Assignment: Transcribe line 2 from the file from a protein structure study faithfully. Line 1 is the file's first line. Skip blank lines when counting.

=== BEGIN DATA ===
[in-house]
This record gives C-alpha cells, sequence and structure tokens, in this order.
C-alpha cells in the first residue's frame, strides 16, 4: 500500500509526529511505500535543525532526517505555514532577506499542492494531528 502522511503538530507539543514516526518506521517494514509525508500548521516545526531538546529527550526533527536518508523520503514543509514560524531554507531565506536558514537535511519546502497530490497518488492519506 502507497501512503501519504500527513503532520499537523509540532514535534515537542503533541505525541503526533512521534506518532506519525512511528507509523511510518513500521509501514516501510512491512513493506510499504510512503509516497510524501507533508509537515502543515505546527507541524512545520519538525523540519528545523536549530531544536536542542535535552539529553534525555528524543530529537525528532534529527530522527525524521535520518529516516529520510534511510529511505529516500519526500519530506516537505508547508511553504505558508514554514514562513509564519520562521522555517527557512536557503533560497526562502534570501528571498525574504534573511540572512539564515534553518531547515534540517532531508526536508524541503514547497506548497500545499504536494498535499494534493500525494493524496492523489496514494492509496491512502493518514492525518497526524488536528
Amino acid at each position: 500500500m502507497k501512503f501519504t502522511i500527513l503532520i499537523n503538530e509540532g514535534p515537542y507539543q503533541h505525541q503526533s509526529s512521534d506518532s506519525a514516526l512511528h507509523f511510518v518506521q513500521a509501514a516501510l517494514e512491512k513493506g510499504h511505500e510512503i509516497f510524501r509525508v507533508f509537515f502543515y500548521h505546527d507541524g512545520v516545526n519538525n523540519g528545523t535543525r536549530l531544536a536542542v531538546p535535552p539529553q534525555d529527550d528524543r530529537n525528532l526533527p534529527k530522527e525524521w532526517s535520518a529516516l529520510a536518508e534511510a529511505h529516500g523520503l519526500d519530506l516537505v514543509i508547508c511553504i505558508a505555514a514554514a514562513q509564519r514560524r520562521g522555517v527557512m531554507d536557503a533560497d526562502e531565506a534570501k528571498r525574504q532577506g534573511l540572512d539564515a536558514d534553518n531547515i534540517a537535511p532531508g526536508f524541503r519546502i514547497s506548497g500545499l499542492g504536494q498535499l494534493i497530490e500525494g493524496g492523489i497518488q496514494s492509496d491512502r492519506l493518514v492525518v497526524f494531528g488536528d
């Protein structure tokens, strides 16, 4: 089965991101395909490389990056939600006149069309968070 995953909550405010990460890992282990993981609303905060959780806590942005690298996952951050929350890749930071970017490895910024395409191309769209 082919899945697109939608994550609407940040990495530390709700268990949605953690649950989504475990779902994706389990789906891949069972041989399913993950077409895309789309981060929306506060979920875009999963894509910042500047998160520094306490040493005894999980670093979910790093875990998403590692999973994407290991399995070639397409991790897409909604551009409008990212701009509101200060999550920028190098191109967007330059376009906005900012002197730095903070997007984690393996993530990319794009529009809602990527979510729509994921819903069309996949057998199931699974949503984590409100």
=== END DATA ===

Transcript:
This record gives C-alpha cells, sequence and structure tokens, in this order.